How “soft landings” can avoid a building crash
Willow Aliento | 19 February 2015
According to Rod Bunn, a highly regarded building expert visiting from the UK, buildings don’t crash as spectacularly as planes, but they do crash. The “soft landings” process is a way to avoid the mistakes the building industry prefers to bury.
Many buildings with big green ideas actually have technology that is not working optimally – or sometimes not at all, according to Rod Bunn, a building performance expert with the UK’s Building Services Research and Information Association.
A new collaborative process to assist manage design, construction, handover and operation of buildings, however, is promising to solve the myriad issues that can lead to gaps between design intent and as built performance.
Design and delivery is only part of the equation for achieving better, more sustainable buildings, Bunn says, and tackling the issue requires a new approach that has been termed “Soft Landings”.
One of the process’s big differences is a recognition that completion isn’t really the end of the story, and there should be extended after-care by the consultants and construction team throughout the initial occupancy period to ensure long-term performance.
The Soft Landings framework was first developed in 2009 in the UK by BSRIA and the Usable Buildings trust. The Australian version, published in late 2014, was developed by BSRIA and the Australian and New Zealand Branch of the Chartered Institution of Building Services Engineers. In the UK, Soft Landings has gained momentum there to the extent the UK government is now mandating that all central government projects must use it from 2016 onwards.
An Australian and New Zealand version of the framework has also been developed and will be formally launched in March with a series of industry seminars.
Bringing everyone to the table
WT Sustainability director Steve Hennessy, who worked on the ANZ version, told The Fifth Estate the framework requires engagement from all building stakeholders, including the owner, architect, builder, engineers and also pre-committed tenants.
The framework requires commitment beyond practical completion and commissioning, in the form of ongoing engagement by the designer and the engineering consultants once the building is occupied, so they can identify and address any issues and also learn what worked well, and what not to try next time.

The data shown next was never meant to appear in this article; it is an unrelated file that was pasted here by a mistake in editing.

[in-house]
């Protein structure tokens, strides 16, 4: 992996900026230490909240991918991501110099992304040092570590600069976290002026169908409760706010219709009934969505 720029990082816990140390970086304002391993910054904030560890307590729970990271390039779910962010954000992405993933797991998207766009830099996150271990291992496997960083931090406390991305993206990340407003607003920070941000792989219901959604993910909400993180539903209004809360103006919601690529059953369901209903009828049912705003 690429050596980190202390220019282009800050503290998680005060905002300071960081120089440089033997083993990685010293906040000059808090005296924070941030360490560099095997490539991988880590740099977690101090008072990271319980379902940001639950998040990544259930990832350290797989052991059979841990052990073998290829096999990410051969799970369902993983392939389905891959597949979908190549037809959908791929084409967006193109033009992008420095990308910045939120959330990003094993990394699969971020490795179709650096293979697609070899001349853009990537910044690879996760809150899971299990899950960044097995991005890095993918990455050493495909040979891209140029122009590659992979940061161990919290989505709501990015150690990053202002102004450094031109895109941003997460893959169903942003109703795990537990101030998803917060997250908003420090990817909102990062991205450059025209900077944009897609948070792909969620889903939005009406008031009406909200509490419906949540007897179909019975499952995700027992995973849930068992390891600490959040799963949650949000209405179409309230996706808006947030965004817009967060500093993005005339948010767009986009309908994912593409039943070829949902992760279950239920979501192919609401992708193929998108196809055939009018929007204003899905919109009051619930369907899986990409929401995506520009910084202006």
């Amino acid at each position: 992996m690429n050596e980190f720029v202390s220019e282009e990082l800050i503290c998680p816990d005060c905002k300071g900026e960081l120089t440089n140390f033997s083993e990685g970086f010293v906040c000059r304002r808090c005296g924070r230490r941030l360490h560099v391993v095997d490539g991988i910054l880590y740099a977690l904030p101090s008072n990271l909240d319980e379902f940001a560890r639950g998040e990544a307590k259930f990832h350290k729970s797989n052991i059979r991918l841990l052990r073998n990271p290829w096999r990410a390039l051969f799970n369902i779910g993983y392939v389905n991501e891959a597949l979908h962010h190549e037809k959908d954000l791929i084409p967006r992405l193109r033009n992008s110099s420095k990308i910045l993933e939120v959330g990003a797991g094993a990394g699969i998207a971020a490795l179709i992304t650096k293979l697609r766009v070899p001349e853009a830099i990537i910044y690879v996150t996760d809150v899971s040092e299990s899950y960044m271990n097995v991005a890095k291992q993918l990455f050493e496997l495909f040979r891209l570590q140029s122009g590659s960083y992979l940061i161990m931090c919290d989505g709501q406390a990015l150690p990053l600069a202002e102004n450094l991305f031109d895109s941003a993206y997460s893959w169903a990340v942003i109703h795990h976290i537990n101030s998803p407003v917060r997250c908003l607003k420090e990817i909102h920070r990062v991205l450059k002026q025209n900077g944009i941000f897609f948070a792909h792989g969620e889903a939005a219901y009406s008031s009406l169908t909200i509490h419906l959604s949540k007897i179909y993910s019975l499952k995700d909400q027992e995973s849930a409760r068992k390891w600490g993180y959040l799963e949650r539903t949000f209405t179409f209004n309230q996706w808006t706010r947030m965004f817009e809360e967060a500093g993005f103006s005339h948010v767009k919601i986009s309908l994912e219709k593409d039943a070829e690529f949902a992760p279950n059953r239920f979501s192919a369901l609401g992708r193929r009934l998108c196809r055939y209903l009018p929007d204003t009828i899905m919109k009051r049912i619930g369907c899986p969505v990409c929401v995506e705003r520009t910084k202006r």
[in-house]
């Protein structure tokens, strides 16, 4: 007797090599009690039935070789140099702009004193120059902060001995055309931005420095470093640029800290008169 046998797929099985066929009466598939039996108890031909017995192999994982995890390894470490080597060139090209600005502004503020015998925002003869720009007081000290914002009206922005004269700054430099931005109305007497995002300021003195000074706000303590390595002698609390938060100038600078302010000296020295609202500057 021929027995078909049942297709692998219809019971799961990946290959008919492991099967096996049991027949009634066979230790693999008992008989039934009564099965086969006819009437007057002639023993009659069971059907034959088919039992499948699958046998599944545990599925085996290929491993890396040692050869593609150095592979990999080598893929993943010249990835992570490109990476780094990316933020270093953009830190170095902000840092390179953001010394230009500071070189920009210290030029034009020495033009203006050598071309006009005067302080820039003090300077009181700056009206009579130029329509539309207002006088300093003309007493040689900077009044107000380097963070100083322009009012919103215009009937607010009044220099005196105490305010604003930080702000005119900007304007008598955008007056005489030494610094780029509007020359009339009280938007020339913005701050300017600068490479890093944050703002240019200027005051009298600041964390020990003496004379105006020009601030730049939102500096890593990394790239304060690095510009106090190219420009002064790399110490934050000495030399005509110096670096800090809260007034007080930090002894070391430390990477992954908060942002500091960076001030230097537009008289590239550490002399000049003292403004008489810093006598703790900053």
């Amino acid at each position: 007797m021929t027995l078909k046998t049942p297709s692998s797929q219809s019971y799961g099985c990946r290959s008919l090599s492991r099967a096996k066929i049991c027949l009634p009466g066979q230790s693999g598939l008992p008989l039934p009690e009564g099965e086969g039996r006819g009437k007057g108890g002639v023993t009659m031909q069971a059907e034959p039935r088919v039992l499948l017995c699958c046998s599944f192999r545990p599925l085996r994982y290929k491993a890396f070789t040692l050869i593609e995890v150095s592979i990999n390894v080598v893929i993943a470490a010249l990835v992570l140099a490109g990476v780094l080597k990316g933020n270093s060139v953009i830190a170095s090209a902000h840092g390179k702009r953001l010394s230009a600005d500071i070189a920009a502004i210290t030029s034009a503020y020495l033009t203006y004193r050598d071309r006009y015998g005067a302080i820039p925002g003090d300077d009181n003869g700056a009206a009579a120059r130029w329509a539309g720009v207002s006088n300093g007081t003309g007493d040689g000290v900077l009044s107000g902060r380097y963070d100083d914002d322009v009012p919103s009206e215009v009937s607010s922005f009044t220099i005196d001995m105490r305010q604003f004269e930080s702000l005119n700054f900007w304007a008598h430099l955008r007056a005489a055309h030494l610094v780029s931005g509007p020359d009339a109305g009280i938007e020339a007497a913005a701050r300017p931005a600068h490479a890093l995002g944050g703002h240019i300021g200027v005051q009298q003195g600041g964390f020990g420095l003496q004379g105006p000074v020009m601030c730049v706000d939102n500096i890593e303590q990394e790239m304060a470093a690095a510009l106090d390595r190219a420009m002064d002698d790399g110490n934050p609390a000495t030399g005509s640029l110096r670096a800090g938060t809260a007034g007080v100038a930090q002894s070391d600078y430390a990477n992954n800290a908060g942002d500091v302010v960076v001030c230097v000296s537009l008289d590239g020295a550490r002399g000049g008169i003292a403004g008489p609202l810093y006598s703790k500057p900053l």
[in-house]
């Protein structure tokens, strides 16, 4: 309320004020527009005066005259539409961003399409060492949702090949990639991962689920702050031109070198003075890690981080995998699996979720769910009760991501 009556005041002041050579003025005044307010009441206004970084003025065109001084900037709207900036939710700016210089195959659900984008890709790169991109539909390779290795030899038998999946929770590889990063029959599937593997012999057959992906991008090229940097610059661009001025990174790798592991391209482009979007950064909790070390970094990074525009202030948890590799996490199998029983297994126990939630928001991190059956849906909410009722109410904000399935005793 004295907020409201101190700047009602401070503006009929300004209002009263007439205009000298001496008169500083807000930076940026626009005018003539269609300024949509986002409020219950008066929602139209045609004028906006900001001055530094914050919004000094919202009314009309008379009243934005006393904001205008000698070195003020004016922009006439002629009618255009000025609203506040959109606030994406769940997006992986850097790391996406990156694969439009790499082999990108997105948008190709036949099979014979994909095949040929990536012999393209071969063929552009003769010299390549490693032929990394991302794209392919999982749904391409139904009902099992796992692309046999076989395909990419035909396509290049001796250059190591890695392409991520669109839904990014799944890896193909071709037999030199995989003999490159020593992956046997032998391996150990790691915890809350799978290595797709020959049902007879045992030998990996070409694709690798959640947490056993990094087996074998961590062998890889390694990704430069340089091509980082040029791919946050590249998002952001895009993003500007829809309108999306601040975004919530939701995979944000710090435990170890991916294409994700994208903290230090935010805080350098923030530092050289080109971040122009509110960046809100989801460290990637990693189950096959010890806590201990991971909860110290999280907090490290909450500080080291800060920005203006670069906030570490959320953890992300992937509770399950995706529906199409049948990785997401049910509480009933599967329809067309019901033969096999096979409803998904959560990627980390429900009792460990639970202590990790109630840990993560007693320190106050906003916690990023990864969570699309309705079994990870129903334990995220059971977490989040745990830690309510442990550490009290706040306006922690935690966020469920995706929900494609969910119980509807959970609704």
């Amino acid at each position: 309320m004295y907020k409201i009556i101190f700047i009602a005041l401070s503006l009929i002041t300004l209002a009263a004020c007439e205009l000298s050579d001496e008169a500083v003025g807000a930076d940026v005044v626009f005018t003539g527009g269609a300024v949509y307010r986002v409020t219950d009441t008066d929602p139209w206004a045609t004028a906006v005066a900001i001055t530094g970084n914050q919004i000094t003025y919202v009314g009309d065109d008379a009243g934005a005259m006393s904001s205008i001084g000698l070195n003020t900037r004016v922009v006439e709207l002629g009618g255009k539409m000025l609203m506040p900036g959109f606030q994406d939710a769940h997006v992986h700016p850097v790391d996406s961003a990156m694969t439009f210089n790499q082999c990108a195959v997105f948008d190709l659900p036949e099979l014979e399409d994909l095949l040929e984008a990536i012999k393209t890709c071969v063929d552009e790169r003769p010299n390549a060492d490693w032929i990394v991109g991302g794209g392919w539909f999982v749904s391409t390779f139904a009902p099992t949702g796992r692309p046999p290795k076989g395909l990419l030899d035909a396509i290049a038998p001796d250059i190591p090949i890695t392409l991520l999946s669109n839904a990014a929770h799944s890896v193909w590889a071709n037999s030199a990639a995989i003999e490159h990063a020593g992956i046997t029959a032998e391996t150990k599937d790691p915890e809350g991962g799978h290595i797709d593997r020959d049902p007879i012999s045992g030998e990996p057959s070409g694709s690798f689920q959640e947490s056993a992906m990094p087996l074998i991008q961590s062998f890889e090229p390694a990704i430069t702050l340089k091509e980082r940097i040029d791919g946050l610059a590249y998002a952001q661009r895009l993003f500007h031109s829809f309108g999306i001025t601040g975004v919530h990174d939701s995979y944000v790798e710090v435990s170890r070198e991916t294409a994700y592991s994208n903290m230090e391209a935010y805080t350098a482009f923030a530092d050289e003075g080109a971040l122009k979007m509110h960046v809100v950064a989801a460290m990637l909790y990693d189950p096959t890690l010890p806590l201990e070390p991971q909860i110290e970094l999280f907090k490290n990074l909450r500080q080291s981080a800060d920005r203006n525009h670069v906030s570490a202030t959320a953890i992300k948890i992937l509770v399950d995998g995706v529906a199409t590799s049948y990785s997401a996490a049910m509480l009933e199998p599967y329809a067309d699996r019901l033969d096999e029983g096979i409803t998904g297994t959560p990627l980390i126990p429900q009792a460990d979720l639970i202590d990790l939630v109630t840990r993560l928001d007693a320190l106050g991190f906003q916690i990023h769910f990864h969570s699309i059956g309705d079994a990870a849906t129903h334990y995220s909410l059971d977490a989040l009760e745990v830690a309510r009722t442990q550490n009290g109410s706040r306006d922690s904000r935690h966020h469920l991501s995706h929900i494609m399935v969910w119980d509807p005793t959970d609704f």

He says the people who will benefit most are the building owner and tenants, but that it also enables architects and engineers to get accurate feedback.
Adversarial habits prevent learning from problems
Typical among issues in new commercial buildings in Australia are mechanical systems that are too complicated, but comments to this effect by people such as facilities managers generally do not make their way back to the engineering consultant. Nor do FM issues often reach the ears of architects.
The framework also aims to avoid flaws in the design that will make a building difficult to use, such as lifts that won’t fit waste bins kept in the basement. This type of design issue can be picked up in the early stages if the FM is involved in the process, Hennessy says.
One of the difficulties generally, he says, is that Australian construction has traditionally been a “very adversarial process”. Soft Landings aims to remedy this.
It’s largely commonsense
The problems the framework aims to prevent are “generic to any construction”, and are avoidable largely through applied commonsense,” Bunn told The Fifth Estate.
“There is no magic alchemy. In the UK, despite the approach taken to building performance – whether it’s a fabric approach or an engineering approach – we find many buildings are not really ready for occupants [on completion]. They are not finished off properly.”
This even includes some projects that have high green ideals like being zero carbon. The finding, he says, is there are some serious shortcomings in how many buildings are being delivered.
Making sure everything works
“Soft Landings is about setting buildings up for the long term,” he says. “It is about getting technologies to work.”
Bunn says the trend of “throwing technical inputs at buildings” thinking they will lead to better occupational outcomes is proving to be a false premise. His organisation has been finding that in many buildings, there are operational issues with technology including BMS systems, window operational systems and sub-metering. Some are not working effectively – or sometimes even at all – which means a building that was designed with the aim of high performance won’t achieve it.